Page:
Human Flower Project

Orrington, MAINE USA

flag flower bed

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Princeton, MAINE USA

Sunday, November 09, 2008

The American Presidency and the English Garden

In the U.S. we call it “taking the bull by the horns.” In England it’s gardening over dumping spots. For, John Levett, it’s also remembering Uncle Syd.


A garden at Chartwell, Winston Churchill’s home in Kent

Photo: John Levett

By John Levett

I was up all night awaiting the Second Coming buoyed by the post-modernist assembly of disparate, conflicting, transcendent, gutter-crawling elements making up the BBC’s election coverage: Gore Vidal fired by gunpowder & bourbon; John Bolton restrained from leaping through a screen to get at a Beeb reporter giving the Colorado Republican chief a hard time; Simon Schama fresh from hospitality morphing more and more into a Lewis Carroll caterpillar; Christopher Hitchens rubbishing Palin in absentia with a venomous hilarity he ought to franchise; brave microphone thrustings towards naffed-off red staters who clearly use Deliverance as a training film; anchor David Dimbleby refusing to call the obvious the obvious despite the arriving outcome being obvious (“What a wuss,” said Schama). Family fun from midnight to almost dawn. I missed the moon landing; I wasn’t going to miss another (metaphorical) one.

Clearing out the utility room a few weeks ago, which involves taking everything out and putting it all back without getting rid of anything, I came across the mostly-forgotten The Making of the President 1960 by Theodore H White; I remembered it from a course on American politics in my first year at university. Now I read it prior to the current ‘making,’ with remembrances of Hubert Humphrey smiling-whilst-falling through New England snows.

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Posted by Julie on 11/09 at 04:09 PM
Gardening & LandscapePoliticsPermalink

Thursday, November 06, 2008

Zurbaran: Flowers by Scorpio

When is a rose not just a rose and not a symbol of anything beyond a rose? When painted by one 17th Century Spaniard.


A Cup of Water and a Rose on a Silver Plate

by Francisco de Zurbarán, c. 1630

Collection: National Gallery of Art, London

For your consideration, “A Cup of Water and a Rose on a Silver Plate” by Francisco de Zurbarán (b. November 7, 1598, in Sevilla, Spain).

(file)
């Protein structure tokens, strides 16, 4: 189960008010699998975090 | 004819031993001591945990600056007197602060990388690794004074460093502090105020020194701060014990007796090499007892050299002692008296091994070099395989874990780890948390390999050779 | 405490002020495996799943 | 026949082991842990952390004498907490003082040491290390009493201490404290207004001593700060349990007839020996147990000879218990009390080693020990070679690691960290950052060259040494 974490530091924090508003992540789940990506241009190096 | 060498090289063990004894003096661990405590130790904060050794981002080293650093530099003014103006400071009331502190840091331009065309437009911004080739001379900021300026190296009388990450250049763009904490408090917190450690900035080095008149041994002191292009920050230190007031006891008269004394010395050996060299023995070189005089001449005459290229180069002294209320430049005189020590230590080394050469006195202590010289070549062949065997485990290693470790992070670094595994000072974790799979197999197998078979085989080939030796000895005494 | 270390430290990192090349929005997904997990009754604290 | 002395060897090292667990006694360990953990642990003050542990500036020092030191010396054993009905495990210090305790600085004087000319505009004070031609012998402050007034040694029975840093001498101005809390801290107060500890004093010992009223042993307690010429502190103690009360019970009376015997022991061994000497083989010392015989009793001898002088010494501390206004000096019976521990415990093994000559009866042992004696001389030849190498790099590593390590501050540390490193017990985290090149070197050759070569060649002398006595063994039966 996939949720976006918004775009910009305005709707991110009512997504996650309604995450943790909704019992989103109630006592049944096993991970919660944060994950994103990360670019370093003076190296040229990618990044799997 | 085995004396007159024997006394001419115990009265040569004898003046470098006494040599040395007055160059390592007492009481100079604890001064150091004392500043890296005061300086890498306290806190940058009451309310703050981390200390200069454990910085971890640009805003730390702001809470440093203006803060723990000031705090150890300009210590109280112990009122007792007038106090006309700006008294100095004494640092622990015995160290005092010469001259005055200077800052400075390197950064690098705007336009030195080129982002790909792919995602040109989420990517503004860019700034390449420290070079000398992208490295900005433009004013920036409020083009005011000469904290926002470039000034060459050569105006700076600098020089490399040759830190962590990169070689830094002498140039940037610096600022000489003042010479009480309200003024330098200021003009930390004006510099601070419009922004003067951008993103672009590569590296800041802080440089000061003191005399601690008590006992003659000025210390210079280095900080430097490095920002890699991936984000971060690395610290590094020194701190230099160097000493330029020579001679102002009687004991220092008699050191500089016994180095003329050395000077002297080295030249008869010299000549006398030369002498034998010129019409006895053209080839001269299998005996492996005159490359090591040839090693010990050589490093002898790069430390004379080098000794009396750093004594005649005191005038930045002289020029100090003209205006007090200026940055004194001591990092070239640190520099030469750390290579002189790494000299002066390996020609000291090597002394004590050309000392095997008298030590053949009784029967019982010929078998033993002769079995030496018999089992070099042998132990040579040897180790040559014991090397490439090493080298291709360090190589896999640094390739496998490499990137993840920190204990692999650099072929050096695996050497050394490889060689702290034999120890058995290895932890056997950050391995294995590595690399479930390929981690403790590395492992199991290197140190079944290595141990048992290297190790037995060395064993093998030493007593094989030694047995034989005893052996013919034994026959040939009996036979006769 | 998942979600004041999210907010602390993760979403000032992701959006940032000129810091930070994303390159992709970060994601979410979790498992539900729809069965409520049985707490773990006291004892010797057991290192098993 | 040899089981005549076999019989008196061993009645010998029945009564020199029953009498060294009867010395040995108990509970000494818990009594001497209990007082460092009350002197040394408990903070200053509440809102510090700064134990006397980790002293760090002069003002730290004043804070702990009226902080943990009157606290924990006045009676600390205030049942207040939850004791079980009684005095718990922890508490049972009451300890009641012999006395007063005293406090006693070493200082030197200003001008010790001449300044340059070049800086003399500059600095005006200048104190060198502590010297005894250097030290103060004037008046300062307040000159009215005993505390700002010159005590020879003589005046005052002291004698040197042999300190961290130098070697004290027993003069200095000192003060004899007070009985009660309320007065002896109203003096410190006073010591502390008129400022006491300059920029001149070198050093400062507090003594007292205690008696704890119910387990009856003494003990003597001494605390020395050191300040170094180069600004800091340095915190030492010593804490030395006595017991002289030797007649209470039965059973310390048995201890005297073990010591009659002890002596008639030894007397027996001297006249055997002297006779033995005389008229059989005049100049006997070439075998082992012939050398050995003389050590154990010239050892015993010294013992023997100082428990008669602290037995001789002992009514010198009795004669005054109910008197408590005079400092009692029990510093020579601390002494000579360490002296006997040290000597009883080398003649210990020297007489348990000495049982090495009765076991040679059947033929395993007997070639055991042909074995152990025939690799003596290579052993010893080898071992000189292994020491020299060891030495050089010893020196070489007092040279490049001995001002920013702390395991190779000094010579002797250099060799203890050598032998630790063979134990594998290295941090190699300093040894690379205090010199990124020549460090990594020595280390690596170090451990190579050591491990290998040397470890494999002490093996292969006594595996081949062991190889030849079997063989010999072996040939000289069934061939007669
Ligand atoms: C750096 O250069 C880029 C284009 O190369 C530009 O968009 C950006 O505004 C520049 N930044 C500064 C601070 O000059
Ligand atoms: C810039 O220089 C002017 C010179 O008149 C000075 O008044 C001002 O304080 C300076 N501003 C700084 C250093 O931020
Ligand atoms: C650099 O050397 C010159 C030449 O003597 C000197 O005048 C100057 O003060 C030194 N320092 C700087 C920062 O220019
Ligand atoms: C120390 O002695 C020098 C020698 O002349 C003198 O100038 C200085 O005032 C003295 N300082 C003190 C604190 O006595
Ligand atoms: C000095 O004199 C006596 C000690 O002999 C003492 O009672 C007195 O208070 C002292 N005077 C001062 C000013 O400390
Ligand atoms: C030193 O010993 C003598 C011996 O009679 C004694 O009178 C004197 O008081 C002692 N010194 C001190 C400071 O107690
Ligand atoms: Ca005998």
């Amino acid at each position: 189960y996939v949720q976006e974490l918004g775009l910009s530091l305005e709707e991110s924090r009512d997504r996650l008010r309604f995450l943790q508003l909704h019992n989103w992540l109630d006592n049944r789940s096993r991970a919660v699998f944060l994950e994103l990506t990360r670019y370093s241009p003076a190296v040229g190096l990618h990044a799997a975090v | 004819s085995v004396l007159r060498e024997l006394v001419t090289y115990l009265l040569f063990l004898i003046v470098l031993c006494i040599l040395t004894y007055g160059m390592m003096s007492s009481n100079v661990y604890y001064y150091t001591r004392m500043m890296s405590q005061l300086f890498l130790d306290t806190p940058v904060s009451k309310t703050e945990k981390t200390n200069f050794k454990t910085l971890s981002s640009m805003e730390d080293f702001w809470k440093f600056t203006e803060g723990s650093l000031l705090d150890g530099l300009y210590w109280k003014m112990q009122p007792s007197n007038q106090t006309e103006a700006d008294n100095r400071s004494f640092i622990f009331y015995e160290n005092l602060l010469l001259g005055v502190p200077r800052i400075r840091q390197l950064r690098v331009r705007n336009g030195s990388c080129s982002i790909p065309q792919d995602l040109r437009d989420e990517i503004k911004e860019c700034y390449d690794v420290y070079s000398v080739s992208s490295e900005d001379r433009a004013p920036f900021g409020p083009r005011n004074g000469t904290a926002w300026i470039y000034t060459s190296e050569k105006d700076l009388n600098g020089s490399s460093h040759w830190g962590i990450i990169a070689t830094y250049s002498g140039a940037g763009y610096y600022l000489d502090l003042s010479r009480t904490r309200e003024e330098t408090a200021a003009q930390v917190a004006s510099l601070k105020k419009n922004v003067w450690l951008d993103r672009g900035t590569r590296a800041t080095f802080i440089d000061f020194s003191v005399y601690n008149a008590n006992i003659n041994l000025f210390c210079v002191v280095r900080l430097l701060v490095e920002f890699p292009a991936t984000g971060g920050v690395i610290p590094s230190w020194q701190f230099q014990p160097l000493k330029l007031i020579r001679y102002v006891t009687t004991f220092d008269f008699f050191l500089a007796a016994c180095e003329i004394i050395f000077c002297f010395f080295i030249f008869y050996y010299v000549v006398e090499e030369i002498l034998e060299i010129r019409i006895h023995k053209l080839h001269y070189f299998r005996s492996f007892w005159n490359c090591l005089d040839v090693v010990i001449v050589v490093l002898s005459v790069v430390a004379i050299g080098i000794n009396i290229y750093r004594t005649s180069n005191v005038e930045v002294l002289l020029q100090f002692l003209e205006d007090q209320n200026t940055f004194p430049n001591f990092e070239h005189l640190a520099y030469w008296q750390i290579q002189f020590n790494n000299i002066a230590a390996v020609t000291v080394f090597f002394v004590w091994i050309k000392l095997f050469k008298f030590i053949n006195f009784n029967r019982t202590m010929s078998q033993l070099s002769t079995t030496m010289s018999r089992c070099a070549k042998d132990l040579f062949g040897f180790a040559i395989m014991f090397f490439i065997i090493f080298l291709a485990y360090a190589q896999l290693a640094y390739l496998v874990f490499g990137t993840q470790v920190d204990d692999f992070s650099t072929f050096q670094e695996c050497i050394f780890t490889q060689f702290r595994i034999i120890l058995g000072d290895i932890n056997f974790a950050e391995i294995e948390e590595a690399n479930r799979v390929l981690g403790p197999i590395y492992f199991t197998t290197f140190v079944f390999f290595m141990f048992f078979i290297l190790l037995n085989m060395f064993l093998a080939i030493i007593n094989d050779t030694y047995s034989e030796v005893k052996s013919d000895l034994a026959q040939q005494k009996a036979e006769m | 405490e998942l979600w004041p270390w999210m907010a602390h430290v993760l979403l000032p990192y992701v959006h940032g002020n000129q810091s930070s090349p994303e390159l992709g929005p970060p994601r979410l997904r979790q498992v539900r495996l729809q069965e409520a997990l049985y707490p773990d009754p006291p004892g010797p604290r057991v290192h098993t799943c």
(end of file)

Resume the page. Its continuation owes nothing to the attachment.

This small painting, in the collection the National Gallery, London, may be the most stunning of Zurbarán’s floral works, and to our knowledge the only stand-alone version of this still life combination. According to the museum’s curators, he added this compositional detail to two religious paintings (Is this one of them?) and included a nearly identical set in his Still Life with Lemons, Oranges, and a Rose, now at the Norton Simon Museum in Pasadena, California. (We want to call it a triptych.)

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Posted by Julie on 11/06 at 06:03 PM
Art & MediaPermalink

Monday, November 03, 2008

New England Flower Show, Not Next Spring

With finances deteriorating, the Massachusetts Horticultural Society won’t hold its 138th flower show next spring. Is this one example of poor management or a more widespread change in “leisure” American style?


Judges Jeanne Leszczynski (clockwise from top left),

Holly Perry, and Sheila Magullion work over an arrangement

at the New England Flower Show, 2008.

Photo: David L. Ryan, for Boston Globe

We’re now back on daylight-spending time, feeling afternoon-deprived. Our sympathies go out to those in New England (we’ll never forget a November there in 1970, the sun going down at what seemed about 3:30 p.m. on the exhibitionists in Harvard Square).

What a tough time for the Massachusetts Horticultural Society to break the news: the Spring Flower Show, a pushback against the long New England winter, has been cancelled for 2009. This would have been the 138th show.

There’s no sense in doing it if we can’t at least break even,” Betsy Ridge Madsen, president of the Massachusetts Horticultural Society, said. “This is an economic season in which not only are we having trouble to afford the show we did last year, but a lot of growers are feeling the pinch, as well.”

“Pinch” hardly describes the horticultural society’s situation. Back in 2002, it sold off part of its legacy, rare books and prints worth $5.25 million, to keep in operation. With that major evidence of institutional weakness, donors began withdrawing.

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Posted by Julie on 11/03 at 11:39 AM
Art & MediaCulture & SocietySecular CustomsPermalink
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